Print newspapers went through this a few years ago. Advertising revenue fell, subscriptions dropped etc. There was a big bloodletting of jobs in that industry at the time.
Now, as more people are cutting the cord to cable, and streaming their entertainment online, revenue for cable providers is dropping. Fewer people are watching “regular” TV, and that number keeps dropping with time.
With such unsustainable revenue declines, the studios and networks have to do something.
It’s understandable, with the comings and goings of shows, that actors and writers feel their pay is dropping. Of course, it’s not really dropping for the big-time stars. It’s just for the soldier actors who provide smaller parts, background personnel (extras) etc.
These folks are NOT raking in the big bucks, even when they have plenty of work.
They are working people, just like carpenters, plumbers and other unionized professions – if those professions are fortunate enough to still be unionized.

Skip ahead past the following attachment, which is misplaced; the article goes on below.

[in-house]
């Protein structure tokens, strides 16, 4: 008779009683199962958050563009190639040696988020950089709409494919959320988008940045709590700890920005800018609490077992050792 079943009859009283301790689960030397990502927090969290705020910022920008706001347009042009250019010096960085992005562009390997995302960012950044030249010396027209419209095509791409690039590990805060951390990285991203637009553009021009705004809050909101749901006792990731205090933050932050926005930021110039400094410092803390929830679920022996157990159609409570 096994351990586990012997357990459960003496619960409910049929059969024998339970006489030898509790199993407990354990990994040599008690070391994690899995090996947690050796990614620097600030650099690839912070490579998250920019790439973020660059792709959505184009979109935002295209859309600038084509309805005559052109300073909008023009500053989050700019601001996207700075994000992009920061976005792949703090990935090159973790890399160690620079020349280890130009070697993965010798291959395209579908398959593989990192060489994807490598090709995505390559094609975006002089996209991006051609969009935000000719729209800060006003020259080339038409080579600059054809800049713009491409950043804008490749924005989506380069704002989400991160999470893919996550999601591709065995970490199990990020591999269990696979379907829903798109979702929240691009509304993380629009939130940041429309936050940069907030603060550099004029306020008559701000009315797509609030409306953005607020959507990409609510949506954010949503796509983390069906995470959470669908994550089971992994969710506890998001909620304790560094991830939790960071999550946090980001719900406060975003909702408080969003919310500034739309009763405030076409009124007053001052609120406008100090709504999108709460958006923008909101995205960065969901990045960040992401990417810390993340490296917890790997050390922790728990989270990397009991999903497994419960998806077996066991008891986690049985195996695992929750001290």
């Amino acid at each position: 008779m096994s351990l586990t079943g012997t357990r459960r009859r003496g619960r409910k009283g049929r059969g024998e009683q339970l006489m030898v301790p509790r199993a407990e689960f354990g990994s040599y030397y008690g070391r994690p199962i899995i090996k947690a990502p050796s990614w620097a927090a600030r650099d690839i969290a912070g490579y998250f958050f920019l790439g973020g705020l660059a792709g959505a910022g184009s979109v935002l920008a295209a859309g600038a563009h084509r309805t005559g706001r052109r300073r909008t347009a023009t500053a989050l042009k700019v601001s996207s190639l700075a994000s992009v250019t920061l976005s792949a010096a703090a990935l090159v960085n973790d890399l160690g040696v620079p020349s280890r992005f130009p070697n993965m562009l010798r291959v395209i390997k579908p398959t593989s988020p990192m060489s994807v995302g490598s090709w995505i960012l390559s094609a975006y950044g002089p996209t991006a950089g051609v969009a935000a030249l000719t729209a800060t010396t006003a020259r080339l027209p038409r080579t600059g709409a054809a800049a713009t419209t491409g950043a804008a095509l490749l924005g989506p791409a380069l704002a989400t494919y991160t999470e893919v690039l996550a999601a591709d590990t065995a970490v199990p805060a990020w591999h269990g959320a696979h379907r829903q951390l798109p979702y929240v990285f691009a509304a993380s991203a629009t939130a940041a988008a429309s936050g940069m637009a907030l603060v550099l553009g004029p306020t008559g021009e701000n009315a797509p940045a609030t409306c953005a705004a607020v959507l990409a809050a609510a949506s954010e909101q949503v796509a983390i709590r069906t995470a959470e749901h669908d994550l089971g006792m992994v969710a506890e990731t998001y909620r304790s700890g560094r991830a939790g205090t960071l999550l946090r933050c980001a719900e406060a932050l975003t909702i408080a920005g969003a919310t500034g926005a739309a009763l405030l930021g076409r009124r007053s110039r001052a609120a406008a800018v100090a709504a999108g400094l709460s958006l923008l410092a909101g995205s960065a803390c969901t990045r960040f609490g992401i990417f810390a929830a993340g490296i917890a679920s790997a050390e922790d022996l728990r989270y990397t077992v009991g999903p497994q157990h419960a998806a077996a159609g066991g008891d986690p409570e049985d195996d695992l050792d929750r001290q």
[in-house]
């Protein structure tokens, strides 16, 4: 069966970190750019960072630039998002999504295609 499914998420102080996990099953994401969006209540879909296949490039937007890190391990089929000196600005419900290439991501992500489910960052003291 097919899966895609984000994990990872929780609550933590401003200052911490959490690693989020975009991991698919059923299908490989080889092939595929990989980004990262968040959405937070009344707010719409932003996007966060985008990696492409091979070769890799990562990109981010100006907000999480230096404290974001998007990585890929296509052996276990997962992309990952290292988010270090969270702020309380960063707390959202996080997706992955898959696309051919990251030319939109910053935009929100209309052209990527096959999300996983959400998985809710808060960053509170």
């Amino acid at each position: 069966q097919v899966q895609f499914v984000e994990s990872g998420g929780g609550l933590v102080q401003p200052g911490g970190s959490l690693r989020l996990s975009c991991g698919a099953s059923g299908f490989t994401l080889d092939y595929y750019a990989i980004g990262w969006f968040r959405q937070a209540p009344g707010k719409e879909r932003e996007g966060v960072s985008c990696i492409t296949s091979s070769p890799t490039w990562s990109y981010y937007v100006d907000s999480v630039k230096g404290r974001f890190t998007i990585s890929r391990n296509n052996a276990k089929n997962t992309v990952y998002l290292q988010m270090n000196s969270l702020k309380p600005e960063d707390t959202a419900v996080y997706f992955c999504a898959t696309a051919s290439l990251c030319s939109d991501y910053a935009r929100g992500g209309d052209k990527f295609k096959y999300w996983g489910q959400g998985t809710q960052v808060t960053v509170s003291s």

As for artificial intelligence replacing some of these folks, studios should be aware that there is NO substitute for raw, human creativity. Certainly, human brains will be at the wheel when AI “creates,” but AI would simply copy past likenesses, for which those actors probably will not get residual pay. Or, if they do, it won’t be nearly as much as they would make for live appearances.
Technology can be a godsend for consumers. Getting something useful, or entertaining, for less money is a goal for every consumer, no matter what one buys.
But, we all have to remember that the less we may pay for something, the more people are going to lose jobs, careers and livelihoods.